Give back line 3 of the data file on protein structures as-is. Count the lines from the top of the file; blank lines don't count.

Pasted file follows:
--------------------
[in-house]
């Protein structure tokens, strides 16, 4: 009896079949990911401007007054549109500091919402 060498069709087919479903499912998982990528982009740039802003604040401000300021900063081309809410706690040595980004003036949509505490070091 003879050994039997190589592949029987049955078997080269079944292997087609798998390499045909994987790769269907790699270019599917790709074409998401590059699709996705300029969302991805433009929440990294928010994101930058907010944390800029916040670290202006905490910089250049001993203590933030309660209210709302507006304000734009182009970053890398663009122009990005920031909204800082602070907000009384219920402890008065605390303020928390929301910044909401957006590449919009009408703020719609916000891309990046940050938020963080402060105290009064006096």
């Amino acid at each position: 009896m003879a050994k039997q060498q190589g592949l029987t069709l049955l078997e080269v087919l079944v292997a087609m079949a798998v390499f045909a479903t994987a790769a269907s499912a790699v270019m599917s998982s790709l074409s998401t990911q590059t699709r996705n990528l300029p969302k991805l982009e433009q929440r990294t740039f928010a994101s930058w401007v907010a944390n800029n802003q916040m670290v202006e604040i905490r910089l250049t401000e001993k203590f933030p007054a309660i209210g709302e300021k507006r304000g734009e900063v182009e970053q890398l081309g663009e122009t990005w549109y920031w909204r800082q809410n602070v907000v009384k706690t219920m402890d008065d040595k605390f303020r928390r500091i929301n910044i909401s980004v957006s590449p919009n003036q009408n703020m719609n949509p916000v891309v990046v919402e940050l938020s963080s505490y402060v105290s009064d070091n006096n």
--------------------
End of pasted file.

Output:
């Amino acid at each position: 009896m003879a050994k039997q060498q190589g592949l029987t069709l049955l078997e080269v087919l079944v292997a087609m079949a798998v390499f045909a479903t994987a790769a269907s499912a790699v270019m599917s998982s790709l074409s998401t990911q590059t699709r996705n990528l300029p969302k991805l982009e433009q929440r990294t740039f928010a994101s930058w401007v907010a944390n800029n802003q916040m670290v202006e604040i905490r910089l250049t401000e001993k203590f933030p007054a309660i209210g709302e300021k507006r304000g734009e900063v182009e970053q890398l081309g663009e122009t990005w549109y920031w909204r800082q809410n602070v907000v009384k706690t219920m402890d008065d040595k605390f303020r928390r500091i929301n910044i909401s980004v957006s590449p919009n003036q009408n703020m719609n949509p916000v891309v990046v919402e940050l938020s963080s505490y402060v105290s009064d070091n006096n």